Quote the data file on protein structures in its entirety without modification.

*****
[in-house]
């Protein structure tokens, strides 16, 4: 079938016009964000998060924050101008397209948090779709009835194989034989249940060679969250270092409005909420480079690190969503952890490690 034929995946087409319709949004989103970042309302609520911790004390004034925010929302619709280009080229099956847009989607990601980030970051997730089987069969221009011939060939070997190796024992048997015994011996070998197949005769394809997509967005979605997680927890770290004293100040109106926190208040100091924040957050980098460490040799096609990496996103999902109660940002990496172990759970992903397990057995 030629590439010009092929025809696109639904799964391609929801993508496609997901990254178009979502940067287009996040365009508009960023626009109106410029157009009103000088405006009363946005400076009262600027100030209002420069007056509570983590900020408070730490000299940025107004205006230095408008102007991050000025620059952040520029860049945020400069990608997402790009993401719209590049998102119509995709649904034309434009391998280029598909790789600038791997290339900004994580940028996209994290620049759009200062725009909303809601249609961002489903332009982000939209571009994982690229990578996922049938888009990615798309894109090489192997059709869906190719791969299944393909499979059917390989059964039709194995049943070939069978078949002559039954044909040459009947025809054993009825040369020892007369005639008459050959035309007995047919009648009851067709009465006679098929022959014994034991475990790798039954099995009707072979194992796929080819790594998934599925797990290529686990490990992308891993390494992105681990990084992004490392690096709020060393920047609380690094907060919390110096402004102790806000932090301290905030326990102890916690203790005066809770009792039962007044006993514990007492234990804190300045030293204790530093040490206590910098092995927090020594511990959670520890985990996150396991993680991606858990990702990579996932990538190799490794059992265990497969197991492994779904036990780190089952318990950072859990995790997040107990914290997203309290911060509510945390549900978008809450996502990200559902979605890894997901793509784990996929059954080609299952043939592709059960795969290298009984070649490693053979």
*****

[in-house]
């Protein structure tokens, strides 16, 4: 079938016009964000998060924050101008397209948090779709009835194989034989249940060679969250270092409005909420480079690190969503952890490690 034929995946087409319709949004989103970042309302609520911790004390004034925010929302619709280009080229099956847009989607990601980030970051997730089987069969221009011939060939070997190796024992048997015994011996070998197949005769394809997509967005979605997680927890770290004293100040109106926190208040100091924040957050980098460490040799096609990496996103999902109660940002990496172990759970992903397990057995 030629590439010009092929025809696109639904799964391609929801993508496609997901990254178009979502940067287009996040365009508009960023626009109106410029157009009103000088405006009363946005400076009262600027100030209002420069007056509570983590900020408070730490000299940025107004205006230095408008102007991050000025620059952040520029860049945020400069990608997402790009993401719209590049998102119509995709649904034309434009391998280029598909790789600038791997290339900004994580940028996209994290620049759009200062725009909303809601249609961002489903332009982000939209571009994982690229990578996922049938888009990615798309894109090489192997059709869906190719791969299944393909499979059917390989059964039709194995049943070939069978078949002559039954044909040459009947025809054993009825040369020892007369005639008459050959035309007995047919009648009851067709009465006679098929022959014994034991475990790798039954099995009707072979194992796929080819790594998934599925797990290529686990490990992308891993390494992105681990990084992004490392690096709020060393920047609380690094907060919390110096402004102790806000932090301290905030326990102890916690203790005066809770009792039962007044006993514990007492234990804190300045030293204790530093040490206590910098092995927090020594511990959670520890985990996150396991993680991606858990990702990579996932990538190799490794059992265990497969197991492994779904036990780190089952318990950072859990995790997040107990914290997203309290911060509510945390549900978008809450996502990200559902979605890894997901793509784990996929059954080609299952043939592709059960795969290298009984070649490693053979």